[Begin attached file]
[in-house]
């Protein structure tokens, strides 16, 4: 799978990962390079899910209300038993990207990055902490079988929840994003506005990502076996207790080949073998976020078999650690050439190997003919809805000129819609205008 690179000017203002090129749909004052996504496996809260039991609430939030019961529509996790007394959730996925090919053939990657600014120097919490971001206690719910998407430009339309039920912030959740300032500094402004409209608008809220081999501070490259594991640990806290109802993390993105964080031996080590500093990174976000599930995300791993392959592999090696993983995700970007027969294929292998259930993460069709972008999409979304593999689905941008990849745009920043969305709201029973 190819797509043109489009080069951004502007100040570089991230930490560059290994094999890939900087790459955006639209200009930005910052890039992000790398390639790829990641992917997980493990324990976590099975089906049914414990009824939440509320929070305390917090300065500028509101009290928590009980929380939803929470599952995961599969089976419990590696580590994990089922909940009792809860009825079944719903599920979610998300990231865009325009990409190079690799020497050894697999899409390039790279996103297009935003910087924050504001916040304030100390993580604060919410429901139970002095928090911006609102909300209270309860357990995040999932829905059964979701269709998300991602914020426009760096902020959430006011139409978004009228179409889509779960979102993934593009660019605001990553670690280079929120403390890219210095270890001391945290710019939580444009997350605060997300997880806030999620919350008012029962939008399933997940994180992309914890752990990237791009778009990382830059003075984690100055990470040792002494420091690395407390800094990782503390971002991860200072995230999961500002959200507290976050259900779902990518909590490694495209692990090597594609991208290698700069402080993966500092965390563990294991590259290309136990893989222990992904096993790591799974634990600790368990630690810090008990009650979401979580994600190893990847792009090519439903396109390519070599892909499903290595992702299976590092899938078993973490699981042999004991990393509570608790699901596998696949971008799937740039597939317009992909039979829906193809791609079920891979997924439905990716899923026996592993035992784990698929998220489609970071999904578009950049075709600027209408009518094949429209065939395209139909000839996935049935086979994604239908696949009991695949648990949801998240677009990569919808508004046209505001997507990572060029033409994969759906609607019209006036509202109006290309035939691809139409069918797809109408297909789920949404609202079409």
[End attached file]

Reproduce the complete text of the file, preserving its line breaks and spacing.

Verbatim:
[in-house]
């Protein structure tokens, strides 16, 4: 799978990962390079899910209300038993990207990055902490079988929840994003506005990502076996207790080949073998976020078999650690050439190997003919809805000129819609205008 690179000017203002090129749909004052996504496996809260039991609430939030019961529509996790007394959730996925090919053939990657600014120097919490971001206690719910998407430009339309039920912030959740300032500094402004409209608008809220081999501070490259594991640990806290109802993390993105964080031996080590500093990174976000599930995300791993392959592999090696993983995700970007027969294929292998259930993460069709972008999409979304593999689905941008990849745009920043969305709201029973 190819797509043109489009080069951004502007100040570089991230930490560059290994094999890939900087790459955006639209200009930005910052890039992000790398390639790829990641992917997980493990324990976590099975089906049914414990009824939440509320929070305390917090300065500028509101009290928590009980929380939803929470599952995961599969089976419990590696580590994990089922909940009792809860009825079944719903599920979610998300990231865009325009990409190079690799020497050894697999899409390039790279996103297009935003910087924050504001916040304030100390993580604060919410429901139970002095928090911006609102909300209270309860357990995040999932829905059964979701269709998300991602914020426009760096902020959430006011139409978004009228179409889509779960979102993934593009660019605001990553670690280079929120403390890219210095270890001391945290710019939580444009997350605060997300997880806030999620919350008012029962939008399933997940994180992309914890752990990237791009778009990382830059003075984690100055990470040792002494420091690395407390800094990782503390971002991860200072995230999961500002959200507290976050259900779902990518909590490694495209692990090597594609991208290698700069402080993966500092965390563990294991590259290309136990893989222990992904096993790591799974634990600790368990630690810090008990009650979401979580994600190893990847792009090519439903396109390519070599892909499903290595992702299976590092899938078993973490699981042999004991990393509570608790699901596998696949971008799937740039597939317009992909039979829906193809791609079920891979997924439905990716899923026996592993035992784990698929998220489609970071999904578009950049075709600027209408009518094949429209065939395209139909000839996935049935086979994604239908696949009991695949648990949801998240677009990569919808508004046209505001997507990572060029033409994969759906609607019209006036509202109006290309035939691809139409069918797809109408297909789920949404609202079409």